Scope and arrangement
The Irving Kolodin Papers contain correspondence, diaries and daybooks, scores, drafts and galley proofs, research notes, clippings, press kits and press releases, photographs, scrapbooks, lecture notes and other teaching material, financial papers, original artwork and oversized material, documenting the career of Irving Kolodin, music critic, author and teacher at the Juilliard School. The collection dates from 1844 to 1986. Although Kolodin was born in 1908 and his own material dates from 1915 to 1986, the collection includes a substantial amount of earlier papers related to his mentor, W. J. Henderson, and his close friend, Alfred Knopf, as well as research material that predates Kolodin’s lifetime.
Kolodin’s correspondence consists of personal and professional correspondence with personalities in the music, as well as the publishing world. It includes contracts, negotiations and scholarly collaboration related to a wide range of subjects on which Kolodin wrote. There are also letters from the various artists Kolodin reviewed in his articles, and letters by readers. This series also includes correspondence of Alfred Knopf with various individuals other than Kolodin.
The largest series in this collection is Kolodin’s writings, which include drafts, galley proofs or copies of his articles and several but not all of his books, both published and unpublished. This series also includes a substantial number of research notes kept by Kolodin, as well as interview transcripts, programs, clippings, press kits and other publicity material, scholarly periodicals and article imprints. Among the books represented here are The Continuity of Music: A History of Influence (1969), The Interior Beethoven: A Biography of the Music (1975), In Quest of Music: A Journey in Time (1980), and ample material for the various editions of his history of the Metropolitan Opera, including the nearly complete The Metropolitan Opera: Centennial Edition, 1966-1984. There is also material for some of the books Kolodin never completed or published.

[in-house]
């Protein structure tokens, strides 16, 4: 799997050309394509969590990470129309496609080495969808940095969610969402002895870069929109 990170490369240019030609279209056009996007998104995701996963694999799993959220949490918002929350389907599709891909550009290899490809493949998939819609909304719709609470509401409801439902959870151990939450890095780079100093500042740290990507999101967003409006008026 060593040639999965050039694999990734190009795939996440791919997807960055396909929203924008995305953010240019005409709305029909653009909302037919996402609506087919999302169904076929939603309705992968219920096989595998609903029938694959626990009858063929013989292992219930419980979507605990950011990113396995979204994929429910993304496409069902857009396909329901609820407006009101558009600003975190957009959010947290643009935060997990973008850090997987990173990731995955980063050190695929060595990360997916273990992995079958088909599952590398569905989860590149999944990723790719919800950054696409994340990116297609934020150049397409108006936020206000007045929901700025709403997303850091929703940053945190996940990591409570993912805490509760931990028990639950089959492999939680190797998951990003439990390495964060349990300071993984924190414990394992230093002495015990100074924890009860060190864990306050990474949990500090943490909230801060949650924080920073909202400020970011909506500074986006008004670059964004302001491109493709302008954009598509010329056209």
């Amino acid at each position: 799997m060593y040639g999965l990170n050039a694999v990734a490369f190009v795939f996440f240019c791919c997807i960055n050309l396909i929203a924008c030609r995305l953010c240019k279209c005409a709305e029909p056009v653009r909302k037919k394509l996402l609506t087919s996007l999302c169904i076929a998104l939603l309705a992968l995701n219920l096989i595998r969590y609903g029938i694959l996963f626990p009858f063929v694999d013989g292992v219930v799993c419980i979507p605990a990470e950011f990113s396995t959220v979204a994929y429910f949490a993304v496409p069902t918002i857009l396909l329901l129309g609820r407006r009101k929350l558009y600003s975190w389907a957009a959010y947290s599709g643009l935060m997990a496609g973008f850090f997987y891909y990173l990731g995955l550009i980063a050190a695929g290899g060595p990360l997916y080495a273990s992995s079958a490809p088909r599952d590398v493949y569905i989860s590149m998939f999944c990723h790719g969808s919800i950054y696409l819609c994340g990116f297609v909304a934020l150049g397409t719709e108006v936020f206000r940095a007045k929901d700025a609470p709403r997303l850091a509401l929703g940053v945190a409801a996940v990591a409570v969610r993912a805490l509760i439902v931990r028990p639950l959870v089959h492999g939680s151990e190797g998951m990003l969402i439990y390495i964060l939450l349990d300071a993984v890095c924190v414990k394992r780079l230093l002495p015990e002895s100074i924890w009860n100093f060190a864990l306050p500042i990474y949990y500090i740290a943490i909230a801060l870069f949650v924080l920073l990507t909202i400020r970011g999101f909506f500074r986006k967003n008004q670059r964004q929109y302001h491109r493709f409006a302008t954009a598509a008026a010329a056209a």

The collection contains a small number of annotated published and manuscript scores. The majority of these scores were used for musical examples in Kolodin’s books, or for teaching. There is also a small number of personal papers, noteworthy among which are Kolodin’s diary entries, documenting his trips to Europe, Japan and Australia, as well as his personal insights on his encounters with various personalities in the music world.